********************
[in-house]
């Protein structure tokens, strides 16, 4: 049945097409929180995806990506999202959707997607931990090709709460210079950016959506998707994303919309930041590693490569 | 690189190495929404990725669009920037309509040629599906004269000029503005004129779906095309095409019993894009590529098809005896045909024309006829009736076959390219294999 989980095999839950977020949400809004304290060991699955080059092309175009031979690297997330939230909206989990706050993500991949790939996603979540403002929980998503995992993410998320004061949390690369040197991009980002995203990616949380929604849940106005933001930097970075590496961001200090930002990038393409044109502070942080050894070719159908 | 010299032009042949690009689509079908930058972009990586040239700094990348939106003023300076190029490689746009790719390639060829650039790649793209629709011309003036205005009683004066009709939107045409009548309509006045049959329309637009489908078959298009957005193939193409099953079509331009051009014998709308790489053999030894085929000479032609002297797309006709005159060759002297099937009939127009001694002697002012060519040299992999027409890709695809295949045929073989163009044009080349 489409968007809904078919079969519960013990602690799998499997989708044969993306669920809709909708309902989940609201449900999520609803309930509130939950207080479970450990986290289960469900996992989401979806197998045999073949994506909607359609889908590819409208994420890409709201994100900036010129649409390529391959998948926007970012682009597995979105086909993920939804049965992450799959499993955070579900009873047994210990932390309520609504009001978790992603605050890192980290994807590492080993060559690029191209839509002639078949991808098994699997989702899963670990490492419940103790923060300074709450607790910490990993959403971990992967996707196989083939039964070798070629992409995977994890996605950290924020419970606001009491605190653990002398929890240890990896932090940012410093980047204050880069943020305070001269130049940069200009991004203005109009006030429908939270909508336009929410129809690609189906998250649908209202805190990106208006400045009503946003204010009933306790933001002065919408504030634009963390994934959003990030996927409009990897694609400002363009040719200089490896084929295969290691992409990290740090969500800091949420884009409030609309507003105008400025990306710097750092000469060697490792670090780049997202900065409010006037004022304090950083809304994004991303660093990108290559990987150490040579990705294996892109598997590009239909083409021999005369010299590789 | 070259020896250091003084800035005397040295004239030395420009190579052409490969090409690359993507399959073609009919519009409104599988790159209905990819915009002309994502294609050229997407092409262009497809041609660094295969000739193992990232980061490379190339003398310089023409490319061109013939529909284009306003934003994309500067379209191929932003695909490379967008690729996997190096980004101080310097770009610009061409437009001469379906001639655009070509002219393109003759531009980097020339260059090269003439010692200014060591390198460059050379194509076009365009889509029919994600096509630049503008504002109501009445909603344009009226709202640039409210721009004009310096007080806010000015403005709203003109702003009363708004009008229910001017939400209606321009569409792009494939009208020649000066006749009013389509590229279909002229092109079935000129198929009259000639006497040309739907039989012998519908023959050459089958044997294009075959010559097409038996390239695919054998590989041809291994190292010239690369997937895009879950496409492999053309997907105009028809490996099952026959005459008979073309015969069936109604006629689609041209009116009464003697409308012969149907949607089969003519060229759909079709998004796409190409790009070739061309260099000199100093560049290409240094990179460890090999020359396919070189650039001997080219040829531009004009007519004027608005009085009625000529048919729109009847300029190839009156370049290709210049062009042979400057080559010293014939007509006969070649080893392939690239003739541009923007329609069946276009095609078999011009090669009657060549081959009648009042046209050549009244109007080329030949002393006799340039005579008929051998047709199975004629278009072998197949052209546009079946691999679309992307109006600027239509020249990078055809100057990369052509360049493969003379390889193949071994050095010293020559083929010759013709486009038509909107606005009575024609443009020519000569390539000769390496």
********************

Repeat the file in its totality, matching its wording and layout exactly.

[in-house]
């Protein structure tokens, strides 16, 4: 049945097409929180995806990506999202959707997607931990090709709460210079950016959506998707994303919309930041590693490569 | 690189190495929404990725669009920037309509040629599906004269000029503005004129779906095309095409019993894009590529098809005896045909024309006829009736076959390219294999 989980095999839950977020949400809004304290060991699955080059092309175009031979690297997330939230909206989990706050993500991949790939996603979540403002929980998503995992993410998320004061949390690369040197991009980002995203990616949380929604849940106005933001930097970075590496961001200090930002990038393409044109502070942080050894070719159908 | 010299032009042949690009689509079908930058972009990586040239700094990348939106003023300076190029490689746009790719390639060829650039790649793209629709011309003036205005009683004066009709939107045409009548309509006045049959329309637009489908078959298009957005193939193409099953079509331009051009014998709308790489053999030894085929000479032609002297797309006709005159060759002297099937009939127009001694002697002012060519040299992999027409890709695809295949045929073989163009044009080349 489409968007809904078919079969519960013990602690799998499997989708044969993306669920809709909708309902989940609201449900999520609803309930509130939950207080479970450990986290289960469900996992989401979806197998045999073949994506909607359609889908590819409208994420890409709201994100900036010129649409390529391959998948926007970012682009597995979105086909993920939804049965992450799959499993955070579900009873047994210990932390309520609504009001978790992603605050890192980290994807590492080993060559690029191209839509002639078949991808098994699997989702899963670990490492419940103790923060300074709450607790910490990993959403971990992967996707196989083939039964070798070629992409995977994890996605950290924020419970606001009491605190653990002398929890240890990896932090940012410093980047204050880069943020305070001269130049940069200009991004203005109009006030429908939270909508336009929410129809690609189906998250649908209202805190990106208006400045009503946003204010009933306790933001002065919408504030634009963390994934959003990030996927409009990897694609400002363009040719200089490896084929295969290691992409990290740090969500800091949420884009409030609309507003105008400025990306710097750092000469060697490792670090780049997202900065409010006037004022304090950083809304994004991303660093990108290559990987150490040579990705294996892109598997590009239909083409021999005369010299590789 | 070259020896250091003084800035005397040295004239030395420009190579052409490969090409690359993507399959073609009919519009409104599988790159209905990819915009002309994502294609050229997407092409262009497809041609660094295969000739193992990232980061490379190339003398310089023409490319061109013939529909284009306003934003994309500067379209191929932003695909490379967008690729996997190096980004101080310097770009610009061409437009001469379906001639655009070509002219393109003759531009980097020339260059090269003439010692200014060591390198460059050379194509076009365009889509029919994600096509630049503008504002109501009445909603344009009226709202640039409210721009004009310096007080806010000015403005709203003109702003009363708004009008229910001017939400209606321009569409792009494939009208020649000066006749009013389509590229279909002229092109079935000129198929009259000639006497040309739907039989012998519908023959050459089958044997294009075959010559097409038996390239695919054998590989041809291994190292010239690369997937895009879950496409492999053309997907105009028809490996099952026959005459008979073309015969069936109604006629689609041209009116009464003697409308012969149907949607089969003519060229759909079709998004796409190409790009070739061309260099000199100093560049290409240094990179460890090999020359396919070189650039001997080219040829531009004009007519004027608005009085009625000529048919729109009847300029190839009156370049290709210049062009042979400057080559010293014939007509006969070649080893392939690239003739541009923007329609069946276009095609078999011009090669009657060549081959009648009042046209050549009244109007080329030949002393006799340039005579008929051998047709199975004629278009072998197949052209546009079946691999679309992307109006600027239509020249990078055809100057990369052509360049493969003379390889193949071994050095010293020559083929010759013709486009038509909107606005009575024609443009020519000569390539000769390496």